Scott Brown is wavering and Robert Byrd is dead. Can Harry Reid get the 60 votes he needs to pass Dodd-Frank?
The saga of bank reform refuses to reach closure. Just when you think it’s all over except the post-game analysis, the referee blows another whistle and announces everybody is going to keep on playing…
On Sunday, Reuters reported that Massachusetts Republican Scott Brown is having second thoughts about supporting the bill. Brown was apparently unsatisfied that he successfully managed to gain key concessions weakening the bill by threatening to withdraw his support; now he is upset that the Democrats managed to figure out a fiscally prudent way to pay for the costs that might accrue from actually winding down a troubled financial institution as specified by the legislation.
Is it really too much to impose a $19 billion dollar fee on the banks whose recklessness required that Congress come up with a new set of rules to regulate Wall Street in the first place? This is the face of the current GOP. Republicans won’t just endlessly blather about how deficits are evil, while refusing to accept that some new taxes will have to be part of any kind of budget-balancing solution, but, in the case of Brown, they’ll even vote for legislation that has costs embedded in it and then threaten to renege on their vote when a way to pay for those costs is found.
How serious is Brown? We don’t know. But there’s no getting away from the fact that on Monday, West Virginia’s Robert Byrd died. That, in itself, should not change the calculus of bank reform in the long run; West Virginia’s Democratic governor, Joe Manchin, will appoint a safe Democratic vote to replace Byrd. But in the short term, the prognosis is unclear, and could get very murky if one of the other three Republicans who voted for the Senate bill — Charles Grassley, Olympia Snowe, and Susan Collins — also starts to get cold feet. The two Democrats who refused to sign off on bank reform, Maria Cantwell and Russ Feingold, haven’t made any sounds that Harry Reid might find encouraging.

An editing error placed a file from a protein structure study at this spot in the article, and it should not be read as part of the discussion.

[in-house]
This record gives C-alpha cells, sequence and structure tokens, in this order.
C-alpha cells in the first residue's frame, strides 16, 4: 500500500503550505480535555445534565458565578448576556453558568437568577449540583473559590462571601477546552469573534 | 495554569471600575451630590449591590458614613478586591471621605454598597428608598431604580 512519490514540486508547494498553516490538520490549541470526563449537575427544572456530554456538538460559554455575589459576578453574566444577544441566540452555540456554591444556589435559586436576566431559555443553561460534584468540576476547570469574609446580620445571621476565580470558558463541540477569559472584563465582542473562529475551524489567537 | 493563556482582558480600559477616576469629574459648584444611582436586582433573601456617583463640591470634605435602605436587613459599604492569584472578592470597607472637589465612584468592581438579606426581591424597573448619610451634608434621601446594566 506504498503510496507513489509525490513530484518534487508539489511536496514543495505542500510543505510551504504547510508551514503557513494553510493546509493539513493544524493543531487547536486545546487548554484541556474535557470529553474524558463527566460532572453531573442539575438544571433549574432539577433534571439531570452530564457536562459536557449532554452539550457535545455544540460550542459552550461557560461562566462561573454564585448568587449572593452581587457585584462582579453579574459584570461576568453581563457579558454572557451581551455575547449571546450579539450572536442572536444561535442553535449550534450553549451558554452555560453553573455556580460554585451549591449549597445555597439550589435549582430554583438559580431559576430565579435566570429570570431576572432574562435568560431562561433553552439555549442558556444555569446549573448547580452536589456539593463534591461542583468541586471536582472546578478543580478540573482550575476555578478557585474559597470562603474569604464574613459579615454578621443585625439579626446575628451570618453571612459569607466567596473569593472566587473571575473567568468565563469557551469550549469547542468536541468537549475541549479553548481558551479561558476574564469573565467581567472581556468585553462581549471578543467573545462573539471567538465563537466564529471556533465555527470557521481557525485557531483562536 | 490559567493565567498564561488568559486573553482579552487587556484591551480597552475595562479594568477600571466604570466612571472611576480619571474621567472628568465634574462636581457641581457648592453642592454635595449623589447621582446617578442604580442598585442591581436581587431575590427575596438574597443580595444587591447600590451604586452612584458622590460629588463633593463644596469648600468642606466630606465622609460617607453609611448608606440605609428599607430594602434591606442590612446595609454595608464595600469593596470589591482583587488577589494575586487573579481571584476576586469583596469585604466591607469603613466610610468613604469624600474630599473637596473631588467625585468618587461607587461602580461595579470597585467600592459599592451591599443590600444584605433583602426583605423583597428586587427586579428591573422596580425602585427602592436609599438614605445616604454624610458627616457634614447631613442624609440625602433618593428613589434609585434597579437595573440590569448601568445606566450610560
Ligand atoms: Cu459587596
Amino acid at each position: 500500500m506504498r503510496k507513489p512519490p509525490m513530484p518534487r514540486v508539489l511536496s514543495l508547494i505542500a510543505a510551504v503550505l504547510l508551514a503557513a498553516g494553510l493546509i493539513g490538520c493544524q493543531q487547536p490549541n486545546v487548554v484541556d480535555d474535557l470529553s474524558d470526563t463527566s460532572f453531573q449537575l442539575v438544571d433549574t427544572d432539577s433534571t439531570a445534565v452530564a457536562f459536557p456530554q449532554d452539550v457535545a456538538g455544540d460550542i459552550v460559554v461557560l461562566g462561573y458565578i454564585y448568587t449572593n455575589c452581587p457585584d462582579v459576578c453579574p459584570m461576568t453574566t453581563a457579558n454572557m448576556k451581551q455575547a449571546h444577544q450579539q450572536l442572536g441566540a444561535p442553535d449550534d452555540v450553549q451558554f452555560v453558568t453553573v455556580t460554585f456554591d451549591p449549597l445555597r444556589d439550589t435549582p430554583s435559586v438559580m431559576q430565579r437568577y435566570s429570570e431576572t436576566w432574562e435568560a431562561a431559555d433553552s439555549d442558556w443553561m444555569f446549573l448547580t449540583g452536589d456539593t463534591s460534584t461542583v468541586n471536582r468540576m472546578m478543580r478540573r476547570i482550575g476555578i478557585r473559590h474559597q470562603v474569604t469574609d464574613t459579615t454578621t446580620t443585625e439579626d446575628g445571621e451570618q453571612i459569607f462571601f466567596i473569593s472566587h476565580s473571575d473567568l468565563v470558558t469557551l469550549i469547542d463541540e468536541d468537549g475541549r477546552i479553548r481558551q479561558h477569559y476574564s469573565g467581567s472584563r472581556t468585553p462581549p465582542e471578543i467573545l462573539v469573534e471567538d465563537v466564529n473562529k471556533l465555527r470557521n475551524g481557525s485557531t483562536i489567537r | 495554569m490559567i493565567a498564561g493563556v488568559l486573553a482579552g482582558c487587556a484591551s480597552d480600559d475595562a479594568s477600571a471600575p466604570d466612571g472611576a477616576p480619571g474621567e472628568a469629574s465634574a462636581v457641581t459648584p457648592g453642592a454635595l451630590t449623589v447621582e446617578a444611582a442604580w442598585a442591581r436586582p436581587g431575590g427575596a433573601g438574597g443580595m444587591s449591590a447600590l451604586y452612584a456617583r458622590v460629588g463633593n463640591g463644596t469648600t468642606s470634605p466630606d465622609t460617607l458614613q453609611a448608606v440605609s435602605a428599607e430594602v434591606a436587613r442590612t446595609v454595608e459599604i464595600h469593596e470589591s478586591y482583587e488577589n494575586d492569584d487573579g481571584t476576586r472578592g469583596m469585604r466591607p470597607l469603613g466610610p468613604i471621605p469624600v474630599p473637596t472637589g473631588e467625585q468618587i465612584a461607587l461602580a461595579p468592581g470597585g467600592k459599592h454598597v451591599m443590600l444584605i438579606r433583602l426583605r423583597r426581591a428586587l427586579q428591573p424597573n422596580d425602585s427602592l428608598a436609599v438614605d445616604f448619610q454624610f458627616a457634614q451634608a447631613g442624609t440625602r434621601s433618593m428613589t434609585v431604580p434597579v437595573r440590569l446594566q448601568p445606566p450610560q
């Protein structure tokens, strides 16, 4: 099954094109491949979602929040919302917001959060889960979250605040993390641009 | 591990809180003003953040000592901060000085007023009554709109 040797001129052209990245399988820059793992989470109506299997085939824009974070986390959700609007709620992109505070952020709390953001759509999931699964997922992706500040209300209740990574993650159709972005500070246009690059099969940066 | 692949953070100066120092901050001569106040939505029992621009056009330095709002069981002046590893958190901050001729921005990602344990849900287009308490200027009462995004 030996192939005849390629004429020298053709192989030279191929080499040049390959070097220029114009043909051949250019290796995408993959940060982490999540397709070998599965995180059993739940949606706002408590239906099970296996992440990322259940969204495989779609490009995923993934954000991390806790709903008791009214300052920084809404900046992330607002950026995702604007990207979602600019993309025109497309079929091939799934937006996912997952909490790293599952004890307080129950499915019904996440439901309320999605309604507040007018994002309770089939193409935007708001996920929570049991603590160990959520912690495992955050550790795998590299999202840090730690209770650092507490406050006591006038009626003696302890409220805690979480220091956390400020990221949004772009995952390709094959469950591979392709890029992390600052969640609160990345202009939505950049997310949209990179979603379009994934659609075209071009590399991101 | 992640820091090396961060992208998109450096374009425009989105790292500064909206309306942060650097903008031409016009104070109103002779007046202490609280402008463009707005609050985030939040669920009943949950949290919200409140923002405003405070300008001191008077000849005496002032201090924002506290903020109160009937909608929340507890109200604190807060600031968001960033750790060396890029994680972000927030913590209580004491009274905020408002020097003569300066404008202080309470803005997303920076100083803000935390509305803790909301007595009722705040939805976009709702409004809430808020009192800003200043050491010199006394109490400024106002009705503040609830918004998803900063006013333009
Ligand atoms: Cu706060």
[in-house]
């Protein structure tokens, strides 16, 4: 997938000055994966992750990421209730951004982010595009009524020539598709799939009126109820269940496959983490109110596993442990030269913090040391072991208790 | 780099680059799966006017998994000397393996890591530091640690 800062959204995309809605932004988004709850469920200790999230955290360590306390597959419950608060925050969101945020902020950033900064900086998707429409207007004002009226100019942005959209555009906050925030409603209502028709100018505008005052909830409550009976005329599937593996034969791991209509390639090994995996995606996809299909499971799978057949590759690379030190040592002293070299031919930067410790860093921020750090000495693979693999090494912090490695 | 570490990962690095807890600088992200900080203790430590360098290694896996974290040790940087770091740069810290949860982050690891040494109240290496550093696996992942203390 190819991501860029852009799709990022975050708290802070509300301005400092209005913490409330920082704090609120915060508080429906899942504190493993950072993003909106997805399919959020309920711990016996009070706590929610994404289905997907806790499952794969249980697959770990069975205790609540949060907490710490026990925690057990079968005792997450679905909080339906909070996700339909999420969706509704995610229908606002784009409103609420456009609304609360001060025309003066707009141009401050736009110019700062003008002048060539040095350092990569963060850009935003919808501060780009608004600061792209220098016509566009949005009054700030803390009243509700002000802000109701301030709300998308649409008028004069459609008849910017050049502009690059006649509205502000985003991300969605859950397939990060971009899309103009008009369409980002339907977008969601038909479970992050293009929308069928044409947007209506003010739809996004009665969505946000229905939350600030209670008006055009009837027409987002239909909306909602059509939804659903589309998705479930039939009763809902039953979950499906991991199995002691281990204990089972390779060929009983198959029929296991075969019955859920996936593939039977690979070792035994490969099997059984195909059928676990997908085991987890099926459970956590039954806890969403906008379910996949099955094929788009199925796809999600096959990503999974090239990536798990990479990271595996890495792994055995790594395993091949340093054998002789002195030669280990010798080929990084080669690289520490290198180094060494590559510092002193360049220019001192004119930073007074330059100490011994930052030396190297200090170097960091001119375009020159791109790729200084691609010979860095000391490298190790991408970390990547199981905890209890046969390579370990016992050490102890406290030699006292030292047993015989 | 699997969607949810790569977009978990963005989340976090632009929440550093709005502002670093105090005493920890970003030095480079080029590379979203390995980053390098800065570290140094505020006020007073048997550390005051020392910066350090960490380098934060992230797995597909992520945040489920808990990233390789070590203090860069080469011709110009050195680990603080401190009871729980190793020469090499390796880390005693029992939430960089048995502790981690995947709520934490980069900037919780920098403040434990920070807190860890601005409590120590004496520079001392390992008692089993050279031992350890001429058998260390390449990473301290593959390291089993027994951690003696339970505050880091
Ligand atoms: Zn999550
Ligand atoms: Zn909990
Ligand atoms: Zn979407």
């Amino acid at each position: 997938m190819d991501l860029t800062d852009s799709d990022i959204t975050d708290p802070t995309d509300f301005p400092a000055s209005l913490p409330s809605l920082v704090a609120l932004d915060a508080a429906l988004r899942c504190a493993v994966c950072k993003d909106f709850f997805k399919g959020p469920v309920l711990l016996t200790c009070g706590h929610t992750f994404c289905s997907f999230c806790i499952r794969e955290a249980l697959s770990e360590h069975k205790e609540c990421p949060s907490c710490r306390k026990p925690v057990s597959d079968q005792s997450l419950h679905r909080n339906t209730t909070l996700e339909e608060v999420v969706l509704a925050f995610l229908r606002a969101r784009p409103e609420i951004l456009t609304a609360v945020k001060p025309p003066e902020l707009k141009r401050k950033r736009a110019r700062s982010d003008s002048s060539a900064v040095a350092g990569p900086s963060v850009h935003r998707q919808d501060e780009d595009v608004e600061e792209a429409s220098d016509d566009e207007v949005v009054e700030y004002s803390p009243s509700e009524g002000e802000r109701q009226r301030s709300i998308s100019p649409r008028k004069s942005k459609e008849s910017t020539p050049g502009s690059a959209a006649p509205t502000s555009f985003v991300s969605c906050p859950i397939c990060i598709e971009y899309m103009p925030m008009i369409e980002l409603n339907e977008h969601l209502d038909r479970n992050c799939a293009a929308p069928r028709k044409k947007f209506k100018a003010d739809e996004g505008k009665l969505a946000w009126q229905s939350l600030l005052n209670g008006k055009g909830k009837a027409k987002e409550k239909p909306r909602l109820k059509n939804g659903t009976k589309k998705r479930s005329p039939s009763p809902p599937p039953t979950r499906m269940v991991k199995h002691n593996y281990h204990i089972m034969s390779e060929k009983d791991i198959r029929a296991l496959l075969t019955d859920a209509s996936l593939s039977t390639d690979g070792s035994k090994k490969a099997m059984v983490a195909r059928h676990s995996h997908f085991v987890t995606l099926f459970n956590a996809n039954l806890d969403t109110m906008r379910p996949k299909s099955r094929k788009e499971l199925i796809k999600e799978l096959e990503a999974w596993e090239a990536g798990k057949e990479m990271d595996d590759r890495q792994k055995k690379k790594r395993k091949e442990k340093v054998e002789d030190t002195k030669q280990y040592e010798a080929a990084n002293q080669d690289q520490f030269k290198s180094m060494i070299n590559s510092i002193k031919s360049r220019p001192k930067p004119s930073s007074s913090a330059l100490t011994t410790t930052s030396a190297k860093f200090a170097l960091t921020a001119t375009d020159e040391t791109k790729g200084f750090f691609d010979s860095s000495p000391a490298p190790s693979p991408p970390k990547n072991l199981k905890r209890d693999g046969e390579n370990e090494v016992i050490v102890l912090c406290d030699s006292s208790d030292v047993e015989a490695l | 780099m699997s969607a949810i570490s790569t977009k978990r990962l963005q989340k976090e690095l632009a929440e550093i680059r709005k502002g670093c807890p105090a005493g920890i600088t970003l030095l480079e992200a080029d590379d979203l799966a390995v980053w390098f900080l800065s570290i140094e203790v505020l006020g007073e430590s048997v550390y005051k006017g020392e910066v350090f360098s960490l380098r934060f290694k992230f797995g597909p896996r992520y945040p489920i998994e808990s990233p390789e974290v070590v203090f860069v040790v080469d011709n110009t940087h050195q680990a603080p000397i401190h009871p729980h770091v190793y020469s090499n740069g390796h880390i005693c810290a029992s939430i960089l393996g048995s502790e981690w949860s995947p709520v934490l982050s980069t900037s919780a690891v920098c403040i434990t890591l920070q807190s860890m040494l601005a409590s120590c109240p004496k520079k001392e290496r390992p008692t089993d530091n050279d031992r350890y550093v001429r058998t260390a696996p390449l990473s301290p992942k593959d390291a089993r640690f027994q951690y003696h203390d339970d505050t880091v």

The Republicans will filibuster approving the conference report; there isn’t any doubt about that. Can Manchin get someone appointed to replace Byrd before the July 4 Congressional recess, while Harry Reid keeps Grassley, Snowe, and Collins in place? Or will the entire thing fall apart, just a nanometer from the finish line?
UPDATE: And the hits keep coming: TalkingPointsMemo reports that Maine’s Susan Collins is also now officially undecided.
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After thirty years in which the principle that markets know best ruled economic policy-making in the United States, the great financial crisis of 2007-2008 brought the deregulatory era to a shrieking halt. The challenge now facing lawmakers and the Obama administration is whether they can craft a new set of rules that will prevent an out-of-control Wall Street from dragging the entire global economy into the gutter once again.
But expectations for bank reform are low. The proposals being debated in Congress don't do enough to solve the problem of too-big-to-fail financial institutions, or to protect consumers. Even worse, to gain enough Republican votes to guarantee passage, Democrats will likely make compromises that further weaken the bill. Despite the greatest financial crisis in more than 70 years, the U.S. government still doesn't have much appetite for meaningful reform.
See also: Bank Bailouts, Ben Bernanke, Goldman Sachs, Mortgage Crisis, Timothy Geithner, U.S. Economy, Wall Street
of rules that will prevent an out-of-control Wall Street from dragging the entire global economy into the gutter once again.